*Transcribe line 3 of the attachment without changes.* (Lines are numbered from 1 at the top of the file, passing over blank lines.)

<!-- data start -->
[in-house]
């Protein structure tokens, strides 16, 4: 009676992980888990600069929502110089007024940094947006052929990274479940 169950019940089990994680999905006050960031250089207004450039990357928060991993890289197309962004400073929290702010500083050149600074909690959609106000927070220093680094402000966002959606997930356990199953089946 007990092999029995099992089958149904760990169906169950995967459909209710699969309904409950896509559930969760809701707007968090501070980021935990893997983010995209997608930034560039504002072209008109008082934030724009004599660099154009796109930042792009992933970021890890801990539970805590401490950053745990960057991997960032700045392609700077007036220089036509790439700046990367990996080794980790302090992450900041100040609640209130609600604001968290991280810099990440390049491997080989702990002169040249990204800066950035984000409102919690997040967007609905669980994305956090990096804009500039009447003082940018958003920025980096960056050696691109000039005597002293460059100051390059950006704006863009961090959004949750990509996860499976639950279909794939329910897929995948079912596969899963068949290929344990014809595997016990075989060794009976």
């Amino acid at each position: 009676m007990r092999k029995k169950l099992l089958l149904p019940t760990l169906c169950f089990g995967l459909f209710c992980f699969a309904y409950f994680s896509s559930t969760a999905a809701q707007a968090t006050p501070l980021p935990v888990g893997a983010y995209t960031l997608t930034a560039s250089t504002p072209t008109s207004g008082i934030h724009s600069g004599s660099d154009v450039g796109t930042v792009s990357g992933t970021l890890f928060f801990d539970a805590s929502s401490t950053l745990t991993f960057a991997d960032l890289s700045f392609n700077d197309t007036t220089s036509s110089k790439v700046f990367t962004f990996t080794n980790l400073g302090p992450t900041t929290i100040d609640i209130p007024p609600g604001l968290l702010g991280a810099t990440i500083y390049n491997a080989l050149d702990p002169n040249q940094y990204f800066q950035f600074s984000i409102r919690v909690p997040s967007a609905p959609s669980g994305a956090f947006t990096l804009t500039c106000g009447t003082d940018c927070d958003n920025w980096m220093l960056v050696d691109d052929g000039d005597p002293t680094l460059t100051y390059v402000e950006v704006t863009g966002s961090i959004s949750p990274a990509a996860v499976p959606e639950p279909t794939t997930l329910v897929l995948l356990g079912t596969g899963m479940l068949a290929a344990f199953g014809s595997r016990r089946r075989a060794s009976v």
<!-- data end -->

């Amino acid at each position: 009676m007990r092999k029995k169950l099992l089958l149904p019940t760990l169906c169950f089990g995967l459909f209710c992980f699969a309904y409950f994680s896509s559930t969760a999905a809701q707007a968090t006050p501070l980021p935990v888990g893997a983010y995209t960031l997608t930034a560039s250089t504002p072209t008109s207004g008082i934030h724009s600069g004599s660099d154009v450039g796109t930042v792009s990357g992933t970021l890890f928060f801990d539970a805590s929502s401490t950053l745990t991993f960057a991997d960032l890289s700045f392609n700077d197309t007036t220089s036509s110089k790439v700046f990367t962004f990996t080794n980790l400073g302090p992450t900041t929290i100040d609640i209130p007024p609600g604001l968290l702010g991280a810099t990440i500083y390049n491997a080989l050149d702990p002169n040249q940094y990204f800066q950035f600074s984000i409102r919690v909690p997040s967007a609905p959609s669980g994305a956090f947006t990096l804009t500039c106000g009447t003082d940018c927070d958003n920025w980096m220093l960056v050696d691109d052929g000039d005597p002293t680094l460059t100051y390059v402000e950006v704006t863009g966002s961090i959004s949750p990274a990509a996860v499976p959606e639950p279909t794939t997930l329910v897929l995948l356990g079912t596969g899963m479940l068949a290929a344990f199953g014809s595997r016990r089946r075989a060794s009976v």